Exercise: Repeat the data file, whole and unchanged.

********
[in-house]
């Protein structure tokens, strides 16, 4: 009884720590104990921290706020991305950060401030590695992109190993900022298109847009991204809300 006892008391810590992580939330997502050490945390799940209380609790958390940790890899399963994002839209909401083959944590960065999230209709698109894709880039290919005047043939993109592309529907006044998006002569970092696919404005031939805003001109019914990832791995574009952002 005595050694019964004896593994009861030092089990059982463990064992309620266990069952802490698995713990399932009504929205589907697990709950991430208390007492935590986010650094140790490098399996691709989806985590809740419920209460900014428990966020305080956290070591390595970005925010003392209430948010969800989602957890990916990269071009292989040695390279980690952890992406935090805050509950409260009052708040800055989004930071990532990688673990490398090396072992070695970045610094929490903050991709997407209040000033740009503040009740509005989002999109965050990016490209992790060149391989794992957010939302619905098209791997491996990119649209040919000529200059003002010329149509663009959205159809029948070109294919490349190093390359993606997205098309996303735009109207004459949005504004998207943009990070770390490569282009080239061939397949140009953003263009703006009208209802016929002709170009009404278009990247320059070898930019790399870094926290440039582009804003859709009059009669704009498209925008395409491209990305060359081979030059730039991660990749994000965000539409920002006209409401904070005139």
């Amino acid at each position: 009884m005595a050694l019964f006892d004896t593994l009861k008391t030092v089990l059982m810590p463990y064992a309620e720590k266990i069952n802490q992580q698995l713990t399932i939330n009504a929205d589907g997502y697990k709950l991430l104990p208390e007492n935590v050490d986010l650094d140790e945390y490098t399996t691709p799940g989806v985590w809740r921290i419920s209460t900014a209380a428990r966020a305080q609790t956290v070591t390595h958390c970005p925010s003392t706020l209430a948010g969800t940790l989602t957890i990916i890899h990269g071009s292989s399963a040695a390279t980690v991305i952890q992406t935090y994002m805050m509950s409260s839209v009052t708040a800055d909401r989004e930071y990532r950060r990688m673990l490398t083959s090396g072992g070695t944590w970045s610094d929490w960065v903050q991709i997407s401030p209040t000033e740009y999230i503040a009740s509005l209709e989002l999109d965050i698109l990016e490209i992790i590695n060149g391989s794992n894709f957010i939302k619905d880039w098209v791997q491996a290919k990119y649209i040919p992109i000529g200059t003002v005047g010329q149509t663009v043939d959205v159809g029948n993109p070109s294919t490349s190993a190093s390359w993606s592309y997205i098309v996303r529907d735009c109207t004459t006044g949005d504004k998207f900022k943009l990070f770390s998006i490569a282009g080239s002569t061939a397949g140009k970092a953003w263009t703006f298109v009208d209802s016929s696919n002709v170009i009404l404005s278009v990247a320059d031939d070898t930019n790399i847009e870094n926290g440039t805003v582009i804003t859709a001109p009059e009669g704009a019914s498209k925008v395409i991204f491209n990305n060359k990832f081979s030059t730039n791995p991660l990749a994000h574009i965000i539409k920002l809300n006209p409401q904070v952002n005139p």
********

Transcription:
[in-house]
């Protein structure tokens, strides 16, 4: 009884720590104990921290706020991305950060401030590695992109190993900022298109847009991204809300 006892008391810590992580939330997502050490945390799940209380609790958390940790890899399963994002839209909401083959944590960065999230209709698109894709880039290919005047043939993109592309529907006044998006002569970092696919404005031939805003001109019914990832791995574009952002 005595050694019964004896593994009861030092089990059982463990064992309620266990069952802490698995713990399932009504929205589907697990709950991430208390007492935590986010650094140790490098399996691709989806985590809740419920209460900014428990966020305080956290070591390595970005925010003392209430948010969800989602957890990916990269071009292989040695390279980690952890992406935090805050509950409260009052708040800055989004930071990532990688673990490398090396072992070695970045610094929490903050991709997407209040000033740009503040009740509005989002999109965050990016490209992790060149391989794992957010939302619905098209791997491996990119649209040919000529200059003002010329149509663009959205159809029948070109294919490349190093390359993606997205098309996303735009109207004459949005504004998207943009990070770390490569282009080239061939397949140009953003263009703006009208209802016929002709170009009404278009990247320059070898930019790399870094926290440039582009804003859709009059009669704009498209925008395409491209990305060359081979030059730039991660990749994000965000539409920002006209409401904070005139």
């Amino acid at each position: 009884m005595a050694l019964f006892d004896t593994l009861k008391t030092v089990l059982m810590p463990y064992a309620e720590k266990i069952n802490q992580q698995l713990t399932i939330n009504a929205d589907g997502y697990k709950l991430l104990p208390e007492n935590v050490d986010l650094d140790e945390y490098t399996t691709p799940g989806v985590w809740r921290i419920s209460t900014a209380a428990r966020a305080q609790t956290v070591t390595h958390c970005p925010s003392t706020l209430a948010g969800t940790l989602t957890i990916i890899h990269g071009s292989s399963a040695a390279t980690v991305i952890q992406t935090y994002m805050m509950s409260s839209v009052t708040a800055d909401r989004e930071y990532r950060r990688m673990l490398t083959s090396g072992g070695t944590w970045s610094d929490w960065v903050q991709i997407s401030p209040t000033e740009y999230i503040a009740s509005l209709e989002l999109d965050i698109l990016e490209i992790i590695n060149g391989s794992n894709f957010i939302k619905d880039w098209v791997q491996a290919k990119y649209i040919p992109i000529g200059t003002v005047g010329q149509t663009v043939d959205v159809g029948n993109p070109s294919t490349s190993a190093s390359w993606s592309y997205i098309v996303r529907d735009c109207t004459t006044g949005d504004k998207f900022k943009l990070f770390s998006i490569a282009g080239s002569t061939a397949g140009k970092a953003w263009t703006f298109v009208d209802s016929s696919n002709v170009i009404l404005s278009v990247a320059d031939d070898t930019n790399i847009e870094n926290g440039t805003v582009i804003t859709a001109p009059e009669g704009a019914s498209k925008v395409i991204f491209n990305n060359k990832f081979s030059t730039n791995p991660l990749a994000h574009i965000i539409k920002l809300n006209p409401q904070v952002n005139p």